This weekend, I was at my church’s covenant retreat when all members of the church go away together to celebrates the Lord’s covenant with us, and our commitment to one another as members of Christ’s body. And, as we do every year each of us was given the name of a sister of brother to bring a gift for. I was happy to receive a book I have been waiting for for some time, Light in Darkness by Alyssa Pitstick in which she rigorously examines Hans Urs von Balthasar’s doctrine of Christ’s descent into hell. Essentially, Pitstick argues that Balthasar’s doctrine of Christ’s descent is unavoidably in contradiction to the totality of the Catholic tradition’s teaching on the descent into hell. For her, Balthasar’s view that Christ’s descent into hell entails his experience of the fullness of alienation, sin and death, which he then absorbs, transfigures, and defeats through resurrection is untenable. She insists that the totality of the tradition holds that Christ in fact descends only to the “limbo of the Fathers” in which the righteous, justified dead of the Old Testament awaited the coming of the Messiah. Christ’s descent is not in any way soteriological, rather it is…well, we’re not quite sure what it’s for. At best it seems that he goes to an already-redeemed bunch of Old Testament saints to let them know that he’s defeated death. He certainly doesn’t descend into hell and experience the depths of alienation between God and man opened up by sin. In fact, he doesn’t come in contact with sin whatsoever in his descent, only those saints of old who were already justified.
Now, this book has already set off something of a debate among Balthasar enthusiasts, and I’m sure you can tell that I’m among them. I think Pittstick has written a flawed book on a number of levels. First, it is a decidedly one-sided reading of the tradition on Christ’s descent into hell. She pretends that the Fathers were unanimous about this, when in fact they varied in opinion on this as much as they did on every other doctrine. Second, while Pitstick is bold in her theological claims, as any young theologian should be, she ends up letting her ideas run away with her and manages to turn boldness into outright arrogance. She directly questions Balthasar’s orthodoxy, accusing him point blank of formulating a theology that is a “conscious rejection of Catholic tradition.” Apparently she considers her newly Ph.D-crowned intellect the superior of the previous and current popes in determining the orthodox status of Cardinals of the Catholic Church! Third, her engagement of Scripture is very shallow, brief, and selective. She doesn’t touch Romans, probably because it entirely contradicts her case. While I am not a Catholic, I think most Catholics, including the Magisterium insist that they would rather be at variance with the tradition than with Scripture, for according to Vatican II’s decree on revelation, Dei Verbum, the “teaching office of the Church is not above the word of God, but serves it”. However, this seems to have no clout with Pitstick.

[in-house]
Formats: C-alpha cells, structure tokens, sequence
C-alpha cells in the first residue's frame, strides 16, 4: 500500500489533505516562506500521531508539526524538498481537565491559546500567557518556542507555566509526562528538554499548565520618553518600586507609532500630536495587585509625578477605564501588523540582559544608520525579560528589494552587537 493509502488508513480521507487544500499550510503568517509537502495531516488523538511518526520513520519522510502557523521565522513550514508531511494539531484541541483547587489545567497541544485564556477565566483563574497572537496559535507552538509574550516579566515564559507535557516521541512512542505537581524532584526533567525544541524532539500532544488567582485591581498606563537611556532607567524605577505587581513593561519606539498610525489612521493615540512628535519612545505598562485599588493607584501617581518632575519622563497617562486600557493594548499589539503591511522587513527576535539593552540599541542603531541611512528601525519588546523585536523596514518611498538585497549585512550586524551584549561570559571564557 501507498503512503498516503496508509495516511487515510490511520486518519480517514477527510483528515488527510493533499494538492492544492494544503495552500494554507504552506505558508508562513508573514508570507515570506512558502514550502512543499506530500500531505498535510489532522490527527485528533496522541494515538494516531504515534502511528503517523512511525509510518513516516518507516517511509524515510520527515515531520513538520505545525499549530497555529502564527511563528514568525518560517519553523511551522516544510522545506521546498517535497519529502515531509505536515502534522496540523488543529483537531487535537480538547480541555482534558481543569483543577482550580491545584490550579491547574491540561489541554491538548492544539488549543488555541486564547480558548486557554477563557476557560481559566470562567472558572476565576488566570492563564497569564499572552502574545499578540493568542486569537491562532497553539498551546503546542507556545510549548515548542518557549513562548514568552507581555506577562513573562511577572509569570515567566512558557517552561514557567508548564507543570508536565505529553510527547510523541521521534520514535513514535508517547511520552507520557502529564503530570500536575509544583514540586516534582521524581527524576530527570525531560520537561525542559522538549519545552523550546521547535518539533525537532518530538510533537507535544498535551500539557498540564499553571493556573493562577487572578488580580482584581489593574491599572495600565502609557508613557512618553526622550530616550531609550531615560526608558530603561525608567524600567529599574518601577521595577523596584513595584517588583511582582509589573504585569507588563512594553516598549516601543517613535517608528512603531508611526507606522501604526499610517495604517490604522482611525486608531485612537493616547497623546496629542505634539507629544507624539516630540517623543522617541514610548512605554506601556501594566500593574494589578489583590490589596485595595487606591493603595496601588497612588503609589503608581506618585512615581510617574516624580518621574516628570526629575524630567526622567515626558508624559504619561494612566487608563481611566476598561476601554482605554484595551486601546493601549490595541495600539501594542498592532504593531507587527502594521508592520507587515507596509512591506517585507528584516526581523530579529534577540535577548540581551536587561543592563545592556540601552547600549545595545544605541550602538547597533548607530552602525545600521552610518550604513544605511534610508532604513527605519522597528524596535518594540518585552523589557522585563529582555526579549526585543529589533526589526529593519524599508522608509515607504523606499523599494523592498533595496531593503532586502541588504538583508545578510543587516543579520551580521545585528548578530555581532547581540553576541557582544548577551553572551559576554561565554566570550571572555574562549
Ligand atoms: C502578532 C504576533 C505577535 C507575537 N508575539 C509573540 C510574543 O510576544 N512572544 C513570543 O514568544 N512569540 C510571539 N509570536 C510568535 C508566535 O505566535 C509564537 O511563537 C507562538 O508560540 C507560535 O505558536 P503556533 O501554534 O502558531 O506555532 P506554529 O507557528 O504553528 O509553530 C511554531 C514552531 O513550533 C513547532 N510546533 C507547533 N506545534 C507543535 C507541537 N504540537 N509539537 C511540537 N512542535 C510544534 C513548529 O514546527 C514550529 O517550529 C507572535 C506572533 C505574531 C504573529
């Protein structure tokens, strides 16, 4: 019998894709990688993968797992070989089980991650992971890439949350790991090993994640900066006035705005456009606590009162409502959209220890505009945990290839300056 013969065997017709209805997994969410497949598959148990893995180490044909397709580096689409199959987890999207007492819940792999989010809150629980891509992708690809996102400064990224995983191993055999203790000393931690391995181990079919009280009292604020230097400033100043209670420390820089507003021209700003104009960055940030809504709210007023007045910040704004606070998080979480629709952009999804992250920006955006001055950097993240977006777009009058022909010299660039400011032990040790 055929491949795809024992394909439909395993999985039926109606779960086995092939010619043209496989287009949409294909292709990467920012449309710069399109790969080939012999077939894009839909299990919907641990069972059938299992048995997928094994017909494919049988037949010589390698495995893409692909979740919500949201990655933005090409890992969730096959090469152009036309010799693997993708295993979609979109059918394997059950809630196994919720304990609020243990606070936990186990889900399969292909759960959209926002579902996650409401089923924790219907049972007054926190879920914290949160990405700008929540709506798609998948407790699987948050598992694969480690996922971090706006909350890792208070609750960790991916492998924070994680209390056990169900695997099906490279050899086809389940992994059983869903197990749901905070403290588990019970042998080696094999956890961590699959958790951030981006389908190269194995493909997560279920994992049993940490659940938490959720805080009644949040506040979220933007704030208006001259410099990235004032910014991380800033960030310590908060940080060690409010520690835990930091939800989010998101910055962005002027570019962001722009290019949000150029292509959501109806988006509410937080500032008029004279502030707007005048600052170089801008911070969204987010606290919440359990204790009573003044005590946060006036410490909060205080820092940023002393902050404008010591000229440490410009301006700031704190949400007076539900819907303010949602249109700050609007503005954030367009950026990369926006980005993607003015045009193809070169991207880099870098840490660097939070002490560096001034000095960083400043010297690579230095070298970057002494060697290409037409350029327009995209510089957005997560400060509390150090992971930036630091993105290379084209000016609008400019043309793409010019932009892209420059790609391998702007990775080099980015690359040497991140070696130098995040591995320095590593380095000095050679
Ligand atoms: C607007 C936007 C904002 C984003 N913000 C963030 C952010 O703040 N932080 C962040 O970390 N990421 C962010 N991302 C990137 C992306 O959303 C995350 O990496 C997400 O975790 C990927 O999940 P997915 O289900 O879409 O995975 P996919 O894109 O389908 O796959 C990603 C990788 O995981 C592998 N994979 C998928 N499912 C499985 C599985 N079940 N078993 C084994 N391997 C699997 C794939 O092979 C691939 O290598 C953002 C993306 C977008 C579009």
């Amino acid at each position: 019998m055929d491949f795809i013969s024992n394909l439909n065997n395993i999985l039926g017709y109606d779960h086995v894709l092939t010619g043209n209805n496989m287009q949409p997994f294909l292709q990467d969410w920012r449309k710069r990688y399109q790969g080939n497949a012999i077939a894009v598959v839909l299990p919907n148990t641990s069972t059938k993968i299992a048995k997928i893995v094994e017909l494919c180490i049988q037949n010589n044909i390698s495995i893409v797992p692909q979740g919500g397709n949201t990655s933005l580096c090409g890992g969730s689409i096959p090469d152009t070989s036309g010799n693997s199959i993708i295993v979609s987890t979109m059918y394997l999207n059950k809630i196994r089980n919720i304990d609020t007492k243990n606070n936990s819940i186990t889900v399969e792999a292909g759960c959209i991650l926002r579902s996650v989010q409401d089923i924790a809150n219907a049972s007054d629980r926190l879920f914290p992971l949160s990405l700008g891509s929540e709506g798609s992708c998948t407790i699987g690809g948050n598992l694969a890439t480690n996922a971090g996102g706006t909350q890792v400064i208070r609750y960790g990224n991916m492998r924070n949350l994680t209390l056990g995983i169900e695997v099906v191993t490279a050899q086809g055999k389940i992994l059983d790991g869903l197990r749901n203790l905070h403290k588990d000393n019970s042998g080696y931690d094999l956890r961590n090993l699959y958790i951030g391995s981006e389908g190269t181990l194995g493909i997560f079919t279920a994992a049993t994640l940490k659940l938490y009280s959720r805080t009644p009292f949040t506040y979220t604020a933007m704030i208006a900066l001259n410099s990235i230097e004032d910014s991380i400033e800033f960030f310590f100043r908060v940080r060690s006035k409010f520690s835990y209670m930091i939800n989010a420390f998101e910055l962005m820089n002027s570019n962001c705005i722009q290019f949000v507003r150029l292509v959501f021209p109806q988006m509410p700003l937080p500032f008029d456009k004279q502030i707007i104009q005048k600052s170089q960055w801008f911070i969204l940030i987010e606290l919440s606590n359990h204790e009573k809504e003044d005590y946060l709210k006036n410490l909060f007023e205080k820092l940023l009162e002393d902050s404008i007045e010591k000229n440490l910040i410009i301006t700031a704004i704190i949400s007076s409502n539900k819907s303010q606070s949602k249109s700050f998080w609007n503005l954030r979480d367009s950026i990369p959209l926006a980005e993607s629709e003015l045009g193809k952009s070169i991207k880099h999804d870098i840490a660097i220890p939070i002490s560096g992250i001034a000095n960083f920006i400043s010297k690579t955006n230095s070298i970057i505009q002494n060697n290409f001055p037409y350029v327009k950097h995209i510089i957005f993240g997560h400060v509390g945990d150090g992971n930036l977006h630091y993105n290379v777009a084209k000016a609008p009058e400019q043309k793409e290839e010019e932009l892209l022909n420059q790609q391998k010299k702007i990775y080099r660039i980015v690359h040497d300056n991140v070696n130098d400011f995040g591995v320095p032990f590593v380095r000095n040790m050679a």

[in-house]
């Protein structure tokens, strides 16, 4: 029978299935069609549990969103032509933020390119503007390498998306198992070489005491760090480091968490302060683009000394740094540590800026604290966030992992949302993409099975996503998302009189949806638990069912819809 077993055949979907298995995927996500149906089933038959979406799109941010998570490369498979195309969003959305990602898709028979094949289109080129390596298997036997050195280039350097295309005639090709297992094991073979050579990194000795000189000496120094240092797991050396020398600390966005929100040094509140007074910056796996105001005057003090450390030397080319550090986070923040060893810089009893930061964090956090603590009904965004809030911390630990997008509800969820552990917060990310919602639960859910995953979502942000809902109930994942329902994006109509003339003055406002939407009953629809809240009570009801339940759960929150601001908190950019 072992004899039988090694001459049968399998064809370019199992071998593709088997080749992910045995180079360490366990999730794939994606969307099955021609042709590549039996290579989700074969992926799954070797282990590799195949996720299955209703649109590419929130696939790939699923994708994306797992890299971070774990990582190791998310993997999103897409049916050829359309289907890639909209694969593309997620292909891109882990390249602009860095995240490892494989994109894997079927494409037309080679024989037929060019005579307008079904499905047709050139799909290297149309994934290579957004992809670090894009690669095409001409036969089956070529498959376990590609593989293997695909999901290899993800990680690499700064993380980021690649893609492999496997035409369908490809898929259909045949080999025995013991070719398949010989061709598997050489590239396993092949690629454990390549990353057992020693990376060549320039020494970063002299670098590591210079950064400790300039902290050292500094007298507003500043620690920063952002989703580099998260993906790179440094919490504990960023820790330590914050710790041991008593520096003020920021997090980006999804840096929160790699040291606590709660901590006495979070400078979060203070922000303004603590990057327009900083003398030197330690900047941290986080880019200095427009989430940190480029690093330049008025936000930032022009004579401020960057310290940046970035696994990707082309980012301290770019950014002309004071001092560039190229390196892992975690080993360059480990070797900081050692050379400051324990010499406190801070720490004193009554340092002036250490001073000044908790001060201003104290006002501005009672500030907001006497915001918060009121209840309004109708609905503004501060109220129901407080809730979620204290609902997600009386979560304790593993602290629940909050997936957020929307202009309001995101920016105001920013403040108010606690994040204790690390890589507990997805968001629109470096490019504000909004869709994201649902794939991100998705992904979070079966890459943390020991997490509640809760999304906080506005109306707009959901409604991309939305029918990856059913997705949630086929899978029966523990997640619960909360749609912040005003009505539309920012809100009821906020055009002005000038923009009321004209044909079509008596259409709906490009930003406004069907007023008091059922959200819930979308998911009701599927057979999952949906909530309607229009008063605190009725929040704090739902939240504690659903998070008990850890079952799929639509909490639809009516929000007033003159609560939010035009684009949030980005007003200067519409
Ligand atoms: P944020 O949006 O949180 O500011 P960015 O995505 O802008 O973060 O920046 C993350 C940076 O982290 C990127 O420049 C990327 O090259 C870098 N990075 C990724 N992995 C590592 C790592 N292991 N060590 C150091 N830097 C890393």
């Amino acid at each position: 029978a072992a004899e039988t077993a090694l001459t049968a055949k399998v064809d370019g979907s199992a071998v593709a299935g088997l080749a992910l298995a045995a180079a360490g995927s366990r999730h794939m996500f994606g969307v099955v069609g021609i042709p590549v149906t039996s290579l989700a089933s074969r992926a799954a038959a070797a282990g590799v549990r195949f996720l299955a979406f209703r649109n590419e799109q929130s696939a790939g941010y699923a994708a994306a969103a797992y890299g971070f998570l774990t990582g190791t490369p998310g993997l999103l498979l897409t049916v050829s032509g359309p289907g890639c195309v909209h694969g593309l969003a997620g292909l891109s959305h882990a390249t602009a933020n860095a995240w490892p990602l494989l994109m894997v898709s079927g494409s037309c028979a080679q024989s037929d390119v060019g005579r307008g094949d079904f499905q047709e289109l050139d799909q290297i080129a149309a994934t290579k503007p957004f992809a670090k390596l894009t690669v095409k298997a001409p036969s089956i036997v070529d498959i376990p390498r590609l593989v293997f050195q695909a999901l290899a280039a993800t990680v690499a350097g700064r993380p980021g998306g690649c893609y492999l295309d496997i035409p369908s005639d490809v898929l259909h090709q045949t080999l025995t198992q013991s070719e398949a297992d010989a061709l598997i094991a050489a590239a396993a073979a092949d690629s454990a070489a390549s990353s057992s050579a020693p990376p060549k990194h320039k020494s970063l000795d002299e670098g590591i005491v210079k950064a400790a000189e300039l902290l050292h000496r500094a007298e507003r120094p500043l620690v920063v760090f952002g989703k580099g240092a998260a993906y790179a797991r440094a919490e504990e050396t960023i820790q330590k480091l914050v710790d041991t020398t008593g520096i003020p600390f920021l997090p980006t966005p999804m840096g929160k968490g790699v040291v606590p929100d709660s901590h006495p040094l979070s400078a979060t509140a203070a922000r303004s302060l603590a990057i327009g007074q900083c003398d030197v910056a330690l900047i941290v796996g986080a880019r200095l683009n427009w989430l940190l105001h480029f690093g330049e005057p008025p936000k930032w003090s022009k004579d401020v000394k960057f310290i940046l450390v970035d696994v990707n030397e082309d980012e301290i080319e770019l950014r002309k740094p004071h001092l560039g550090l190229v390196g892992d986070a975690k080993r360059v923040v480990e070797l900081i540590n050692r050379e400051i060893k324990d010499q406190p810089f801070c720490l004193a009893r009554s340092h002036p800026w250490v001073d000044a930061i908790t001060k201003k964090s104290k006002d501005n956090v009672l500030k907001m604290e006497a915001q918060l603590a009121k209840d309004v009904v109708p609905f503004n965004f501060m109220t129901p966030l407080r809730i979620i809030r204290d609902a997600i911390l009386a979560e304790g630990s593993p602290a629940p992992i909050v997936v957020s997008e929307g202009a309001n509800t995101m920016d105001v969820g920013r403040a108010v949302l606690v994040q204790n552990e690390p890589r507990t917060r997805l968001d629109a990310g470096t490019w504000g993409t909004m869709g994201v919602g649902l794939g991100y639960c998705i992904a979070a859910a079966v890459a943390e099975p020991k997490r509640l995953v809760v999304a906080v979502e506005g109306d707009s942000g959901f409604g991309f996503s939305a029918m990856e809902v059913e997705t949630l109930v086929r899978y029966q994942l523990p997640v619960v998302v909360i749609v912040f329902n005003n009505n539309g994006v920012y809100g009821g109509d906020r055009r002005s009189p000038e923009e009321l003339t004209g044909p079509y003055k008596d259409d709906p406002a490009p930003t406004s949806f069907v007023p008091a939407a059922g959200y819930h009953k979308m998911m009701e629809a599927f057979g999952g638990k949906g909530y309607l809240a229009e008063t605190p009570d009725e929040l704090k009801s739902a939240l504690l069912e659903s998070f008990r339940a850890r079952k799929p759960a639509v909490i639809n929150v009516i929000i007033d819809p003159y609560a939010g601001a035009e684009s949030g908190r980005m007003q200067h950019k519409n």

For those interested, there is a spirited exchange between Pitstick and Edward Oakes, available in First Things. There is both an initial, and follow up interchange between them available online. Oakes, I think demolishes Pitstick’s case, particularly showing how it is decidedly biased against protestant theological insights, Scripture, and bears extreme Christological problems, chiefly Pitstick’s monophysite tendencies.
Now, I do think Pitstick’s book is important in that it calls attention to the stream in the tradition of the Harrowing of Hell, in which Holy Saturday is the beginning of Christ’s triumph over death. I think this is an important image that must be held dialectically in tension with Balthasar’s biblical emphasis on Christ’s descent into the fullness of death, so as to be “Lord of both the dead and the living” (Romans 5). Christ does indeed break down the gates of Hell, and as the Icon powerfully shows, pull Adam and Eve from their graves, ripping all of sinful humanity from the clutches of death. But he does this not from without, or even from within Pitstick’s rather immaculate limbo. He does it precisely from within, descending into the depths of our sin and alienation from God, and only thusly, by plumbing the depths of hell does he suffuse all that is lost and sinful with the radiance of divine goodness, joy, and light. Christ is indeed the Harrower of Hell, but his harrowing takes place in the mode of cruciformity, not crusade. This is the shape of our redemption, of divine Triune abundance that is the living union of power and powerlessness. In short, it is the superabundance of life that flourishes always, and only through the practice of life poured out.